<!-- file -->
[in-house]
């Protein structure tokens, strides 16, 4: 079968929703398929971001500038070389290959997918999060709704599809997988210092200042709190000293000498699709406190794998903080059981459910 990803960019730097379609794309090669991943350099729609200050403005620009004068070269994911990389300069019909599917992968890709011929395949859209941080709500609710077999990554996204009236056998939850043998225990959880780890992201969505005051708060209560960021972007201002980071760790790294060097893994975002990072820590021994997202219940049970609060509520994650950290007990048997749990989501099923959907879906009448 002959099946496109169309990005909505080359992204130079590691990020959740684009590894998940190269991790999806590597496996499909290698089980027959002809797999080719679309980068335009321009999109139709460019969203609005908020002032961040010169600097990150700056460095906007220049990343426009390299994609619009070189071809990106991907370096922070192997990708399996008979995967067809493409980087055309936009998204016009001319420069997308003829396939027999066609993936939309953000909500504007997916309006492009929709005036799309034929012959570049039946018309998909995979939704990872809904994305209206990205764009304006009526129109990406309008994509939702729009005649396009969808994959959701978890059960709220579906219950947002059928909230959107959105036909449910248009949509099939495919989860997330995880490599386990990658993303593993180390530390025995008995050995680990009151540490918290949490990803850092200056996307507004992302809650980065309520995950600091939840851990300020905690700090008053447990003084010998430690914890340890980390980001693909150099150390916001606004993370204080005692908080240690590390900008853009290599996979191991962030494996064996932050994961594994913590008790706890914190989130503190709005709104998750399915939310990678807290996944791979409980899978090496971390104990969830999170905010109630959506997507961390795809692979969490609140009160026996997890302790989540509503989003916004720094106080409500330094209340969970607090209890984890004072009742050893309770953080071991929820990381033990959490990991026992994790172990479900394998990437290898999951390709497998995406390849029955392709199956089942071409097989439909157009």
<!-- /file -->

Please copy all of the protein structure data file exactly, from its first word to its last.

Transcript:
[in-house]
């Protein structure tokens, strides 16, 4: 079968929703398929971001500038070389290959997918999060709704599809997988210092200042709190000293000498699709406190794998903080059981459910 990803960019730097379609794309090669991943350099729609200050403005620009004068070269994911990389300069019909599917992968890709011929395949859209941080709500609710077999990554996204009236056998939850043998225990959880780890992201969505005051708060209560960021972007201002980071760790790294060097893994975002990072820590021994997202219940049970609060509520994650950290007990048997749990989501099923959907879906009448 002959099946496109169309990005909505080359992204130079590691990020959740684009590894998940190269991790999806590597496996499909290698089980027959002809797999080719679309980068335009321009999109139709460019969203609005908020002032961040010169600097990150700056460095906007220049990343426009390299994609619009070189071809990106991907370096922070192997990708399996008979995967067809493409980087055309936009998204016009001319420069997308003829396939027999066609993936939309953000909500504007997916309006492009929709005036799309034929012959570049039946018309998909995979939704990872809904994305209206990205764009304006009526129109990406309008994509939702729009005649396009969808994959959701978890059960709220579906219950947002059928909230959107959105036909449910248009949509099939495919989860997330995880490599386990990658993303593993180390530390025995008995050995680990009151540490918290949490990803850092200056996307507004992302809650980065309520995950600091939840851990300020905690700090008053447990003084010998430690914890340890980390980001693909150099150390916001606004993370204080005692908080240690590390900008853009290599996979191991962030494996064996932050994961594994913590008790706890914190989130503190709005709104998750399915939310990678807290996944791979409980899978090496971390104990969830999170905010109630959506997507961390795809692979969490609140009160026996997890302790989540509503989003916004720094106080409500330094209340969970607090209890984890004072009742050893309770953080071991929820990381033990959490990991026992994790172990479900394998990437290898999951390709497998995406390849029955392709199956089942071409097989439909157009």